What is Tactical Medicine?
Well, it does exactly what is says on the label: Tactical Medicine is the provision of lifesaving skills in a tactical environment. First Aid is a daunting enough task for many people but it takes a special set of skills and mindset to be able to provide care under fire. Of course it’s not all gunshot injuries, it could be a whole number of occurrences from a stabbing to a major medical issue such as a heart attack following an assault.
In the environment of the CP operator there are serious tactical considerations to be made when medical skills are required. Is there still danger present? In what condition is the casualty? Are they alive or dead? It would be foolish to risk your own life to assist a dead person. Sometimes it is better to stay in cover and deal with the casualty from afar by using binoculars and shouting commands. This may seem an odd concept to some and has certainly caused controversy amongst some operators over years past.
The fundamental point of Tactical Medicine is summarised nicely in the opening pages of the US Special Operations Forces Medical Handbook – “The best medicine on the battlefield is fire superiority”. Of course CP operators are not generally Special Forces but the idea that the threat must be suppressed before treatment can be given is an important one and can be difficult for some to initially grasp, particularly those from a predominantly medical background (such as myself). Only with realistic and coordinated training can we grasp the true nature of Tactical Medicine. It needs a level head, tactical awareness and minimal gear to achieve what can be the difference between life and death for an entire team not just the initial casualty.
Tactical Medical courses are available around the world. You should choose one that best suits your needs. It may be that a basic, short course will suffice. If you have an aptitude or need for further skills, an extended course may be perfect for you. A point that I like to instil in everyone that cares about their skills is that a course is only the beginning. It does not make a perfect “medic” out of everyone straight away. It is the start of a journey of discovery and wisdom. Good tactical medics continue to learn throughout their careers and are never afraid to ask for help or advice. Training is simply the doorway to this passageway of learning. I wish you all luck in your quests for knowledge.
I welcome any questions, comments or requests for advice.
It was close to midnight. Sarita Mehra, a senior executive at a multinational company, was driving back home from the office. Suddenly, two men on motorbikes zipped by her, making obscene gestures as they sped by. “It had been going on for days. These men always harassed women drivers,” Mehra told DNA.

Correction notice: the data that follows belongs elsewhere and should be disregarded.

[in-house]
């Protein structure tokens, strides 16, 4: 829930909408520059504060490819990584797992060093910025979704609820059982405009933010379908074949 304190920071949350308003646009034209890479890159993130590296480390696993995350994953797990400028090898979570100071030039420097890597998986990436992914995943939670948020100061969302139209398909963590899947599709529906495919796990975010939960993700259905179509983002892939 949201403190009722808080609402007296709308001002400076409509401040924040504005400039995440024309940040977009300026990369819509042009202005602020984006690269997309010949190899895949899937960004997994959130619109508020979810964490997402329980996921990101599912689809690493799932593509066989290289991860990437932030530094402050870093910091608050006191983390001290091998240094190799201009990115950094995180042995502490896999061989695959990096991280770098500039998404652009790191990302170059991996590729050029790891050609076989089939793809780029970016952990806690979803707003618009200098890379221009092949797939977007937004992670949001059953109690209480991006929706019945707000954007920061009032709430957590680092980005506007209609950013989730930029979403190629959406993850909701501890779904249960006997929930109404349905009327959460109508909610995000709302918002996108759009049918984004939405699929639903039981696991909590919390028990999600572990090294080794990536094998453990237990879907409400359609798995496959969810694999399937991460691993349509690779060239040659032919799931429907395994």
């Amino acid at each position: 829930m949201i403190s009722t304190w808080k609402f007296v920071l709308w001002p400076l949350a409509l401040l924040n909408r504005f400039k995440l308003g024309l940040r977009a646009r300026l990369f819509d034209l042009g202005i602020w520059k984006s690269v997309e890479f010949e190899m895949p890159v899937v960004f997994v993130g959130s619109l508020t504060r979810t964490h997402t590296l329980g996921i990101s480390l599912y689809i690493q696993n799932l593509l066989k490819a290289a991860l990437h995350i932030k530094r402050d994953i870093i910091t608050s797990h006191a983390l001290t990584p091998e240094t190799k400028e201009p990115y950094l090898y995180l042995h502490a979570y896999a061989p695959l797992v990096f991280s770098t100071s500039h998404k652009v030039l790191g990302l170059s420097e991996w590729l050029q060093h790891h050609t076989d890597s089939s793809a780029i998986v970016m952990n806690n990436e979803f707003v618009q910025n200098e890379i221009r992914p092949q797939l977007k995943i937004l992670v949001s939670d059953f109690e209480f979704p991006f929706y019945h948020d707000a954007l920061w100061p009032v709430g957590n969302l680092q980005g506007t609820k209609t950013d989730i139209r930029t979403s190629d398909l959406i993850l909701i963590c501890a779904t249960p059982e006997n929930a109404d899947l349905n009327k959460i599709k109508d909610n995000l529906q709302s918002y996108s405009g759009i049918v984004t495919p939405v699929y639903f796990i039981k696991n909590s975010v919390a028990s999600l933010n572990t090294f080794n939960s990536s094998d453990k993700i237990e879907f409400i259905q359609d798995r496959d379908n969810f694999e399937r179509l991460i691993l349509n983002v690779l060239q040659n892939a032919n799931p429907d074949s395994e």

The next night, however, Sharma was prepared. As soon as she spotted the culprits, she pulled up by the side of the road. The bikers stopped and menacingly approached the car. What the goons weren’t expecting, however, was the woman seated in the passenger seat getting out and fighting back. She kicked one in the groin, while punching the other’s face.
“We had called the police earlier, and within minutes the men were nabbed,” said Jyoti Singh, the woman who rained down the pain on the eve teasers. Singh belongs to a growing breed of women bodyguards who are trying to make the city safer for other women.
With incidents of sexual crimes on the rise, security agencies are cashing in on the idea of providing personalised security services for women, by women. “Our clients feel comfortable around female bodyguards,” said Deepak Monga, head of marketing and communication, Topsgrup security agency.
However, the service does not come cheap. Priced between Rs 35,000 to Rs 50,000 per month for an eight to 12 hour shift, it is affordable only to high profile clients.
Despite steep rates, the demand in Mumbai and other urban areas is growing. According to industry estimates, there are nearly half a dozen security agencies in the city, employing 30 to 50 women bodyguards each. “We started out a year ago with only a small number. Now we have 60 women bodyguards working actively across India, 45 of which operate in Mumbai alone,” Monga added.
Women bodyguards are also ideal for ‘covert security cover’, when clients don’t want to bring unnecessary attention to themselves.
“A man with bulging muscles will not only scare away potential molesters, but also colleagues and acquaintances,” laughs businesswoman Leena Shah, who has a woman bodyguard posing as her personal assistant. Others like Swati More and Deepa Patnaik guard children of the rich and the famous at schools and playgrounds while pretending to be nannies or maidservants.
Meanwhile, security agencies are busy touting the idea of female bodyguards as a solution to crime against women. “Once the trend catches on there will be a drop in incidents of harassment, and rape,” feels Monga. That remains to be seen, but efforts to make Mumbai a safer place for women seem to have begun.
But this week, the stunning Loginova became a victim of the criminals she made sure could not get to her millionaire clients. She was killed trying to stop a thief stealing her own car on a busy Moscow street.
As a glamour model, 29-year-old Loginova often appeared on the covers of Russian magazines, scantily clad. She fronted advertisements for high-profile brands in Russia, like the German carmaker BMW.
But behind the glossy images, Loginova had another profession: She was an experienced bodyguard, trained in martial arts, commanding high prices to protect Russia’s wealthy elite. One notable client was Russian boxer Kostya Tszyu. Watch editor describe how she never had fear »
Having a female bodyguard is more than just a status symbol in Russia. Industry insiders say women bodyguards are not recognizable and, thus, allowed to sit at tables with their clients during dinners and other events — unlike their male peers who are usually forced to wait in the lobby.
Those who knew Loginova say she was passionate about her double life, saying she saw no contradiction between her femininity and her dangerous job as a bodyguard.
“She was kind and sweet, not like a terminator, not like Sigourney Weaver in ‘Aliens,'” said Igor Cherski, editor of Maxim magazine’s Russian edition, which commissioned her last glamour shoot.
“But I feel that she was not afraid of anything. There was no fear in her eyes,” he added.
It seems that fearlessness may have gotten her killed. On a busy street in southeastern Moscow on Sunday night, police say they recovered her battered body after she tried to prevent her Porsche Cayenne from being stolen — clinging on to the high-end SUV as it sped away. The vehicle was later found abandoned.